Cheapass Games has a game called Unexploded Cow. I’ve always found the “story” behind it amusing.
You and your friends have discovered two problems with a common solution: Mad Cows in England and Unexploded Bombs in France.
You’ve decided to bring these two powderkegs together just to see what happens. And you wouldn’t say “no” to a little money on the side.
Many fantasy RPGs fall victim to two common plot holes (well, at least, two that I’ll talk about today…).
The first plot hole is that of resurrection magic, or at least, the logical consequences that arise when you consider the ramifications of its existence. In particular, what does it matter if the PCs kill the Big Bad, when his minions could resurrect him? In theory the PCs could come up with certain countermeasures to make that difficult, but in practice it seems like something that is typically hand-waved away.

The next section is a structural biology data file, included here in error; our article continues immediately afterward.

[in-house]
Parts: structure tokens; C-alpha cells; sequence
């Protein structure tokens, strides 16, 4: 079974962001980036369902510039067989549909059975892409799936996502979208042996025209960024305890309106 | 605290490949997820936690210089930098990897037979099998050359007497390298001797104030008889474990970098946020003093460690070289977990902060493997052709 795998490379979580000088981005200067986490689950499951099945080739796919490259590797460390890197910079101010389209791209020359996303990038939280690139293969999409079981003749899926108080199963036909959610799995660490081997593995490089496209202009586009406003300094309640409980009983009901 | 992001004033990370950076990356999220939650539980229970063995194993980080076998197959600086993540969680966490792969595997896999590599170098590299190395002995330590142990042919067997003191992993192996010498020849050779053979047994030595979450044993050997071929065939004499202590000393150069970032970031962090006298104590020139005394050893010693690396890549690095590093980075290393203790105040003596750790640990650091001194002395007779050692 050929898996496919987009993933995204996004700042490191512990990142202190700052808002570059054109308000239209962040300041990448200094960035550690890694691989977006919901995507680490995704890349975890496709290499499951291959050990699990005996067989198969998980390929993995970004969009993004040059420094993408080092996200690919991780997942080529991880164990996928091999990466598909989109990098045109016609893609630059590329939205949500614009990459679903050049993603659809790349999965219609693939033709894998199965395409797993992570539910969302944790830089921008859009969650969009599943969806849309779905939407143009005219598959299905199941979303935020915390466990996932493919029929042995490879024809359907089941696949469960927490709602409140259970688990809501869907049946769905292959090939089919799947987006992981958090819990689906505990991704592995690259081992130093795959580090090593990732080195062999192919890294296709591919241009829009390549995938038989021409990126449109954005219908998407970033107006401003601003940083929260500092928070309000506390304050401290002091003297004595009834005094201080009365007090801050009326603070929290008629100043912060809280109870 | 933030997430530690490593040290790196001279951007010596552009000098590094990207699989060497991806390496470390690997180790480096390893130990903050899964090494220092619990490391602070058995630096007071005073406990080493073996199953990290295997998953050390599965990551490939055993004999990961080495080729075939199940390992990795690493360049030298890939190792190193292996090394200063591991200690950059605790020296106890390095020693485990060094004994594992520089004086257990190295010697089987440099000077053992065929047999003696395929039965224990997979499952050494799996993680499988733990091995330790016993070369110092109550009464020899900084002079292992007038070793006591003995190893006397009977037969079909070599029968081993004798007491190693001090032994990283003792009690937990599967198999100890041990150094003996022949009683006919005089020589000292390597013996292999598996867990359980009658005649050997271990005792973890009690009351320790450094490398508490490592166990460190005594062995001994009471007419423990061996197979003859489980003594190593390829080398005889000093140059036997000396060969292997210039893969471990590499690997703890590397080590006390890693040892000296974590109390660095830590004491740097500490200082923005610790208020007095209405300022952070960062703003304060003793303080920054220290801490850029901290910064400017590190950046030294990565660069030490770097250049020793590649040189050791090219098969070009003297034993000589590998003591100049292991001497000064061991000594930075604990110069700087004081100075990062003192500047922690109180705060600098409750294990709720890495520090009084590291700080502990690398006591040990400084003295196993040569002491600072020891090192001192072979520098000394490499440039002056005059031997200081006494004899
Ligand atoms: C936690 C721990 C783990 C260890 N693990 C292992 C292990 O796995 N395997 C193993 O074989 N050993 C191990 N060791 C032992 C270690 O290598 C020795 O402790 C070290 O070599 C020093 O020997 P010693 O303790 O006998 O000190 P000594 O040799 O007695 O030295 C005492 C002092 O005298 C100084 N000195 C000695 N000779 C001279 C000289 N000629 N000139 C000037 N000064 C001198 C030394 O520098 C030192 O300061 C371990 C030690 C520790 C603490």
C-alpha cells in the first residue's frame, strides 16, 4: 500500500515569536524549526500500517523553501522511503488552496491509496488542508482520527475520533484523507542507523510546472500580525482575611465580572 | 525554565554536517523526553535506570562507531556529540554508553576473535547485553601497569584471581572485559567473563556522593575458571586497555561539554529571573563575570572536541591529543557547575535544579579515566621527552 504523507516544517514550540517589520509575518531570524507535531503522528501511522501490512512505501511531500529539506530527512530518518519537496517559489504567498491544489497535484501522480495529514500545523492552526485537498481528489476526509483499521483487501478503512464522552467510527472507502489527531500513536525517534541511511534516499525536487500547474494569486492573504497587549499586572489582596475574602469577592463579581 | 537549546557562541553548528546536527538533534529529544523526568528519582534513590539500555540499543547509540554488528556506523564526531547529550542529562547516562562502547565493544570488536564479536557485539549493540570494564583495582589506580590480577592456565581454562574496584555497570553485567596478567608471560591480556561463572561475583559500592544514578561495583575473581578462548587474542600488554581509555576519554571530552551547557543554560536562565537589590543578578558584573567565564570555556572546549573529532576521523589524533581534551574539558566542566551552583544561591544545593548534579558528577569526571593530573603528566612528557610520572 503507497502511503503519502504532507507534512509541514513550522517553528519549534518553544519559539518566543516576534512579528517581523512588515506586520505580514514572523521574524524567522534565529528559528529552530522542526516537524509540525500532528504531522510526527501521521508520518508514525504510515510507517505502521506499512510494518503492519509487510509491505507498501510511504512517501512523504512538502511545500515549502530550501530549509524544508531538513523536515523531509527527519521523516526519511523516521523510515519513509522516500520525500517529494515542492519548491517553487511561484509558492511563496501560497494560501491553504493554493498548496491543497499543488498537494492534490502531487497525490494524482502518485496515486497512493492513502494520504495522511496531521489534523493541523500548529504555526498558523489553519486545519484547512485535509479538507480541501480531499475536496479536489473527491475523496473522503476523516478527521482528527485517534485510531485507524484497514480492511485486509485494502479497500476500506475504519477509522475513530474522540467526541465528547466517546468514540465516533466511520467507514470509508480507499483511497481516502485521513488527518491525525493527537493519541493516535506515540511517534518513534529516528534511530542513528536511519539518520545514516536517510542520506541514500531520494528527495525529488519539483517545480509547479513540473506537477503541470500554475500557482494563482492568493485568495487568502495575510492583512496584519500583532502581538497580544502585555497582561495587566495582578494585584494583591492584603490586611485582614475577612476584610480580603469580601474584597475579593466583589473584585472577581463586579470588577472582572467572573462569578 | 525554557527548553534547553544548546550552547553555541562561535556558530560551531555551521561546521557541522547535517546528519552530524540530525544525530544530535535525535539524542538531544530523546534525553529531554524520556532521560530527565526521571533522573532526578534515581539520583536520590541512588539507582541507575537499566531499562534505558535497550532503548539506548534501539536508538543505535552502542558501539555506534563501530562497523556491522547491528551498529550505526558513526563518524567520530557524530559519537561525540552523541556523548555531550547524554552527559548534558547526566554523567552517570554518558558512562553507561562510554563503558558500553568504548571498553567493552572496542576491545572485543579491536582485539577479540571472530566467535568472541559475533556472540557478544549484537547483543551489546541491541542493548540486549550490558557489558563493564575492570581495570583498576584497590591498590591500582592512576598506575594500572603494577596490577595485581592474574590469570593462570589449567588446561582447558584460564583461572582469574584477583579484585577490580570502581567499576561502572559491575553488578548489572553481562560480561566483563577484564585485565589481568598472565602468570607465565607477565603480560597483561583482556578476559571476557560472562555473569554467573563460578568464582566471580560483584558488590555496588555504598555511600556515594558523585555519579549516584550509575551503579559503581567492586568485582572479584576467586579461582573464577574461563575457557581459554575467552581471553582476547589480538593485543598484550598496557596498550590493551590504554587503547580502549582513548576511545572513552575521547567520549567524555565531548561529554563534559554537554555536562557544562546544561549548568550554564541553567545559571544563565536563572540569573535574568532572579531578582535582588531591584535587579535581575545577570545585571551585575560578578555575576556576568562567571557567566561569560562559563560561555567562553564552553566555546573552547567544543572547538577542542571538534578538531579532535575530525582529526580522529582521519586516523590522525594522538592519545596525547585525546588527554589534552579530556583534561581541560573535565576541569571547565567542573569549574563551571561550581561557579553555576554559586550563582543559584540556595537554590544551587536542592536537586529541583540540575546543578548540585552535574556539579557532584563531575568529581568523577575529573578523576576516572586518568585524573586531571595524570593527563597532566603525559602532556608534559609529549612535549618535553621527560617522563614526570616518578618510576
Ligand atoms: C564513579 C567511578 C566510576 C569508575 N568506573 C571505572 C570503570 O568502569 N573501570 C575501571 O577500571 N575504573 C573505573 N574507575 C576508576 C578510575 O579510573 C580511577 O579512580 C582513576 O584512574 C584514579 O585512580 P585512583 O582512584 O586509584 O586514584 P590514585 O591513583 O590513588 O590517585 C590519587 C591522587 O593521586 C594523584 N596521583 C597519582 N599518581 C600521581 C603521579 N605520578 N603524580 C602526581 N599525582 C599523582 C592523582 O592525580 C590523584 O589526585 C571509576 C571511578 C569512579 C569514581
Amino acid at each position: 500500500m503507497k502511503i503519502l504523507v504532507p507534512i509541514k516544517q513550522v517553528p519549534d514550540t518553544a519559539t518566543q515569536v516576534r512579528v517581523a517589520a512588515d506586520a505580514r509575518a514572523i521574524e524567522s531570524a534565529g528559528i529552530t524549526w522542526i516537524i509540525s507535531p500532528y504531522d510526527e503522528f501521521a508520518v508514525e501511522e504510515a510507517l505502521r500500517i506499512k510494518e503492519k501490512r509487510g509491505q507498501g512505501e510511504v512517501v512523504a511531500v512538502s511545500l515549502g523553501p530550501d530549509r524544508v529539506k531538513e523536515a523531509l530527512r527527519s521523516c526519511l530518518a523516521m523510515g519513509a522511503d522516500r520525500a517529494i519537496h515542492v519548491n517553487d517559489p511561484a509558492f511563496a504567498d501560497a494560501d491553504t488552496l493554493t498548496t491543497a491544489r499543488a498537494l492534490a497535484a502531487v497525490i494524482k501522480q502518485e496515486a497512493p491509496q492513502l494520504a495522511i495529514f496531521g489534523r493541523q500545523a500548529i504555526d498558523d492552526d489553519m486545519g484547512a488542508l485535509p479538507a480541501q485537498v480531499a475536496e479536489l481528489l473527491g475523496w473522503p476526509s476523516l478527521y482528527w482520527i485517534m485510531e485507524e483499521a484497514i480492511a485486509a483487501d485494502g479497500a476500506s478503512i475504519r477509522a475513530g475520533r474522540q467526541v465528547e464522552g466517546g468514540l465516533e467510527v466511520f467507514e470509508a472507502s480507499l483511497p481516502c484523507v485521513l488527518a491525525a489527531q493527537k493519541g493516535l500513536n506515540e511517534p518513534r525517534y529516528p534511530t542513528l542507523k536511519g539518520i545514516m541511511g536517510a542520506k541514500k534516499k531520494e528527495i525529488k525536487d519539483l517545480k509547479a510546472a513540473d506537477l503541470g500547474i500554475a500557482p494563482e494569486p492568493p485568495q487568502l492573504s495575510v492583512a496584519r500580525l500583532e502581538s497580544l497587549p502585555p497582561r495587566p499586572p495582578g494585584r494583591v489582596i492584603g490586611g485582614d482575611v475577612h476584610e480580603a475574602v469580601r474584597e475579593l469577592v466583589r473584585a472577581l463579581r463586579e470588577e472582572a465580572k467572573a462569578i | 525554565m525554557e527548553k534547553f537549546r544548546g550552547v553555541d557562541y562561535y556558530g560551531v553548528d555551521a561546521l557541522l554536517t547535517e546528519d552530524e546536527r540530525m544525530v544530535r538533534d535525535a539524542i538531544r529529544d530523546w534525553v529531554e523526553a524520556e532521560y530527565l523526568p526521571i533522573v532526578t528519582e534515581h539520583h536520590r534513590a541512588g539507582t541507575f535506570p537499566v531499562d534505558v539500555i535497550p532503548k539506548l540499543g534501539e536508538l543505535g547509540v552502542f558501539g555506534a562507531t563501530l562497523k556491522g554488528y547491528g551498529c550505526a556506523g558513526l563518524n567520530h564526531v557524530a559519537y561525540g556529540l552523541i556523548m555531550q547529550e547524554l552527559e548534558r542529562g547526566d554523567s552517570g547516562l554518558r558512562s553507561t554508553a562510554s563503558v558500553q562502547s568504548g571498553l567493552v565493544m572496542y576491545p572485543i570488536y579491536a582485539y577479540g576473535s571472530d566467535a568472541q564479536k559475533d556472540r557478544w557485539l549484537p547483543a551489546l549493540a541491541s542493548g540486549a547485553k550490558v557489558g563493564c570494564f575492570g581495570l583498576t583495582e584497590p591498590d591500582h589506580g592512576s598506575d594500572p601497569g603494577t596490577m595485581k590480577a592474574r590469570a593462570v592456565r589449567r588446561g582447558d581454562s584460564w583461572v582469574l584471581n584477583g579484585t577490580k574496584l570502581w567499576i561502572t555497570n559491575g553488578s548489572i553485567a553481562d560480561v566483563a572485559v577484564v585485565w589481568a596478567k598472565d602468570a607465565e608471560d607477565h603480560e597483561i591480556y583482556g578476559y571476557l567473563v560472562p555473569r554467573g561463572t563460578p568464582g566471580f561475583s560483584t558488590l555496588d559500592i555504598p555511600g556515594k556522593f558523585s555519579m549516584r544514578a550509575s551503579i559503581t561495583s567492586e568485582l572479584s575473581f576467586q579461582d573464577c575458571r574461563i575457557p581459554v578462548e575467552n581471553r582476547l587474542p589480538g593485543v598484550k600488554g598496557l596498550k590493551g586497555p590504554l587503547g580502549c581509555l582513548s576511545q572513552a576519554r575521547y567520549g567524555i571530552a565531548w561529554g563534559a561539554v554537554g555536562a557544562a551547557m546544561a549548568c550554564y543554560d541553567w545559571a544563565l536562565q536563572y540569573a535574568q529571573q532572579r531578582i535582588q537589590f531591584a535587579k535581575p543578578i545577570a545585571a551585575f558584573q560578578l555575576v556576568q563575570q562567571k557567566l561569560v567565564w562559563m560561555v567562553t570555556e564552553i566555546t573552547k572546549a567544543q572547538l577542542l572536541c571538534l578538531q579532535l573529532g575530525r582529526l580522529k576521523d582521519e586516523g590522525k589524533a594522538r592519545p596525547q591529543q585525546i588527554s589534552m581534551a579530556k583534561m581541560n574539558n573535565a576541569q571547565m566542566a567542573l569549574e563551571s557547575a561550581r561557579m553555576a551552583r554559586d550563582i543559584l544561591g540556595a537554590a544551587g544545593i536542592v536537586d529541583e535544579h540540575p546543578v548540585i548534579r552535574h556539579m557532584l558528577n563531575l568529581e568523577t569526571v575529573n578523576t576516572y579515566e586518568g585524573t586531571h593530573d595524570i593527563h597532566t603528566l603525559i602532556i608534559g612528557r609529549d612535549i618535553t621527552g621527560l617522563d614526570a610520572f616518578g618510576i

The second plot hole is one common to much of genre fiction, and not specific to RPGs. An ancient evil, locked away in a prison for millenia, is unleashed, and the PCs are tasked with destroying it. That, then, raises the question of why the ancient evil wasn’t destroyed in the first place, rather than being locked away.
It’s probably obvious where I’m going with this, but much like those English mad cows and French landmines, it occurs to me that these are two problems which could be nicely solved by smashing them together. The real final solution for people you want out of the picture as close to permanently as possible is to lock them up in some sort of magical prison, and the reason things are locked up is because if they were destroyed they could be resurrected.